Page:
And what about the showers? Does Methos still join his humans in the bathroom? “Methos loves water. The only thing that he does that really drives me nuts is that he doesn't trust anyone to bath alone. He will sit by the tub and watch who ever is bathing to make sure they don't drown. He'll even do it to Cliff and me.”
Lisa and Cliff Fisher are the owners of Custom Eggs. They and their son are owned by 2 cats.
I started applying the benefits of emu oil to veterinary medicine approximately one year ago. An emu breeder informed me of the human application, i.e., moisturizer, anti-inflammatory and transport carrier for medicine. Considering these human applications it seemed reasonable to apply those benefits to the animal population.
Originally I considered the human application for anti-inflammatory properties and transport media and felt there would be applications to management of horse wounds, especially lower leg wounds. Although anecdotal, when used in combination with other drugs. I found accelerated wound healing and decreased tendency toward production of proud flesh. Depending on the type of wound, I often combined emu oil with DMSO or dexamethasone, or gentamicin for use in the management of wounds.
On distal leg wounds where there is decreased muscle, therefore decreased circulation and increased tendency for production of proud flesh, I found that when emu oil was combined with dexamethasone and an antibiotic, usually gentocin, the animal was much less likely to develop proud flesh. Management of non-suturable wounds with twice daily application of emu oil and bandage changes markedly reduced this same phenomenon. Epithiliazation of these wounds treated with emu oil preparation was faster and less scarring was noted. Likewise dehiscence of sutured wounds was less in emu oil treated equine patients.
Although I have not yet used emu oil in lame or arthritic horses, I am interested in combining the oil with NSAID (non-steroidal anti-inflammatory drugs) to control stiffness and pain in those affected joints. Based on claims of anti-inflammatory actions and transport carrier claims it seems logical to apply these uses to this area of equine medicine.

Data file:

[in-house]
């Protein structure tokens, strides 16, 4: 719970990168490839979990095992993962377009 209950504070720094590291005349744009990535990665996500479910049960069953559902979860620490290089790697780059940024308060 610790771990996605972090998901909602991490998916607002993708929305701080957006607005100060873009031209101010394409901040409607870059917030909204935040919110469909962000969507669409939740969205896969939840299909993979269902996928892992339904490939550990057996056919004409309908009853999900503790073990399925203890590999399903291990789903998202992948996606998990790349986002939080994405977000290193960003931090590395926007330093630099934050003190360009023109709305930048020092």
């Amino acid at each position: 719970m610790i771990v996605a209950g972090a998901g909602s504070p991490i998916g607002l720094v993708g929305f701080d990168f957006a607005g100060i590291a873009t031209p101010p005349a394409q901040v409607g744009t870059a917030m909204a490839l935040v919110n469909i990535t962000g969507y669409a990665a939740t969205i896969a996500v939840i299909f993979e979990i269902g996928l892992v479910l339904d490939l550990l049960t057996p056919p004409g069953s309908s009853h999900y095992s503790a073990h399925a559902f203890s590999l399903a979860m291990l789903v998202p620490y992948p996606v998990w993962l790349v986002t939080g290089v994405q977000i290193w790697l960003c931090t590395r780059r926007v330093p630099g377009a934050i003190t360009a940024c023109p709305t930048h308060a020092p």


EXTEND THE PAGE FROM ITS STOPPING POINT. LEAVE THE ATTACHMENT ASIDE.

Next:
I have combined preparations using emu oil in bovine medicine also. A frequent winter lesion seen in dairy cattle is frosted teat ends. The teat end freezes and skin around the teat sloughs. The emu oil has accelerated healing in these lesions and made it possible to continue milking in cow through the healing process. In this type of lesion emu oil is used alone for reasons of milk residues. This is an area where even bacteriostatic claims apply as well as those previously mentioned. Similarly, in bovine practice ringworm lesions in calves is seen commonly. When the oil was combined with fulvacin, an anti-fungal medication, these lesions resolved and at a faster rate than when using other conventional techniques., i.e. bleach, iodine preparations, etc.
Even in small animal practice I have found application for emu oil in wound management. One important area in which I have found application is cast sore lesions. When the cast area is worn by a small animal the cast often gets wet or causes pressure on bony prominent areas. Dermatitis or cast sores develop. When the cast is removed there are wounds which have to be managed. Emu oil combinations have accelerated the healing process markedly. These oil applications used in my mixed animal veterinary practice are anecdotal. However, I frequently photograph lesions to determine the progress of healing, especially in wounds which will require long term care. I have slides (photos) for many emu oil treated patients. I have been satisfied with the effects the oil provides and I will continue to use its preparations in my practice as well as to look for new applications of emu oil benefits.
Matthew S. Zimmer, DVM